A Whole New Dented Reality

Back in April, this blog celebrated 10 years of existence, and it’s been almost five years since the theme on this site changed. Yesterday I decided to just go ahead and flip the switch on something I’ve been working on here and there since late last year. It’s a complete new, very experimental theme that I call “Homeroom“.

There are some specific things driving what I was aiming for with Homeroom:

  1. First and foremost, a lot of the decisions are based around the intention that it would use Keyring and the Social Importers to pull in my content from all over the web. With that much data being collected and displayed here, I realized I couldn’t go exactly with a traditional blog layout, and had to get a bit creative with some types of data.
  2. It’s intentionally heavily integrated with Jetpack (although it works without it). Jetpack powers the comments, infinite scroll, sharing buttons and more. I’ve taken care to try to make that integration feel as native as possible (although I know there’s more to be done there).
  3. Homeroom started out as an _s-based theme, although it’s been pretty radically modified from there.
  4. I’m using a technique that I’ll call “post lookahead” when going through the loop to check the next post, and do some things like collapse sequential posts if they’re the sam type of thing.
  5. I wanted something with a bit of a timeline feel, since it’s now collecting some much data, and it’s all sequential; I wanted to show the relationship of different things along that sequence of time.

It’s not particularly beautiful because, well, I’m not a designer 🙂 In the near future I’ll be talking to some friends who are though, so hopefully I can get some advice on improving things there. I’ve been mainly focused on getting it working the way that I wanted it to. Here are some other bits that might be interesting:

  • Allows custom Header and Backgrounds via wp-admin
  • Options (currently defined in a file, because I haven’t built a UI) to control some preferences around stuff like hiding Foursquare check-ins until a set amount of time after they happened (to help avoid the creepers!).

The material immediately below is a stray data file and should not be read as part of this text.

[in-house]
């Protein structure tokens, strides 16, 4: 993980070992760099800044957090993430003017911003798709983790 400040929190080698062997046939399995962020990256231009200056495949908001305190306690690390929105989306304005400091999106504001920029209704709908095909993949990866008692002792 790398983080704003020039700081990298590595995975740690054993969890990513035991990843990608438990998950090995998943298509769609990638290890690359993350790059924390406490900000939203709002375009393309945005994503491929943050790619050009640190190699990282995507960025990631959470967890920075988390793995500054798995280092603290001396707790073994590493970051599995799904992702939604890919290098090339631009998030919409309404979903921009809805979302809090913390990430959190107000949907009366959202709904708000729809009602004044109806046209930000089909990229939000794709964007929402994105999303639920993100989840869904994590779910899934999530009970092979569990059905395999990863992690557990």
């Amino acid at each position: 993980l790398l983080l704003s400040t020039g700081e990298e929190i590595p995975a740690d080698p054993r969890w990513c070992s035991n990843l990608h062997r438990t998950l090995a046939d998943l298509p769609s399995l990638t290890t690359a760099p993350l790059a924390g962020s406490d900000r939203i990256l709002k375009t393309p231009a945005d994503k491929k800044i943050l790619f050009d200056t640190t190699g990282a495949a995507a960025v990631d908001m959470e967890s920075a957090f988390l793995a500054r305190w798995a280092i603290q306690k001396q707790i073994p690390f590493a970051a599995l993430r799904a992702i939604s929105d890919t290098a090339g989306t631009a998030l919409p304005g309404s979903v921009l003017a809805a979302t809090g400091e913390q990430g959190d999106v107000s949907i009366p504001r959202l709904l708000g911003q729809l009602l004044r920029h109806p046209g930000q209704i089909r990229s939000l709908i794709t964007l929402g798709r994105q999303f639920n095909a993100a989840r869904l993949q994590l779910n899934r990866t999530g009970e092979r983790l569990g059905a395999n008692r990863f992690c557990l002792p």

• Heavy use of Post Formats
  • Ability to hide Twitter replies, which you probably don’t want showing up on your site.
  • There’s the beginnings of a front-end post box (partially inspired by o2), although it doesn’t actually work yet
  • Handles Foursquare checkins differently. Rather than showing them all as individual posts, it “collects” them and shows a single, multi-point map at the end of each day.
  • Shows a map automatically on any post using the WordPress-recommended postmeta fields.
  • Using the new taxonomy introduced in Keyring Social Importers 1.4, allows you to easily filter your display based on where posts were imported from.
  • Includes a custom icon font from IcoMoon to display social icons indicating where things were imported from.
  • Search results use a Masonry-based layout so that you can quickly scan the results. Unfortunately something is broken with the search mechanism on this site right now, so that’s not working 🙁
  • Automatically lists out child-pages when you view a Page that has them, for example my Projects page.
  • Dynamic heading re-writes: format your posts for individual viewing, and the H1 etc tags are automatically “stepped down” on listing pages to maintain hierarchy
  • Has some fun mapping stuff for TripIt in particular, which draws out a “flight path” between airports. Check it it out in my TripIt section. Here’s a fun one.
  • Uses Photon to apply some effects to images in places
  • Borrows liberally from the styling of sites like Instapaper and Readability.

There’s still a lot of work to go, both on the theme itself and the importers that power a lot of the content. I wanted to get this online because I knew that’d motivate me to spend more time on it. I’m also hoping that other folks might be interested and/or have some ideas on ways to improve the theme. I haven’t got all of my content imported yet (that takes a while 🙂 ), but you’ll see more and more things fill in over the coming week hopefully.

If you’ve got any ideas for improvements, I’d love to hear them down in the comments!

TimesOpen Hack Day/Readtrack

On Saturday, I attended the 2012 New Times/TimesOpen Hack Day. It was a long day, but I had a lot of fun. I sat in on an intro session to Arduino which was pretty cool, and also a session on the EchoNest API, which I ended up using in my project. You can find out all about my project on the Readtrack project page.

It’s a bookmarklet-powered little app that analyzes the page you’re looking at (using the AlchemyAPI) and then tries to find related music (using the EchoNest API) which it then plays back to you in your browser (using rdio). I got a “runner up”/honorable mention prize 🙂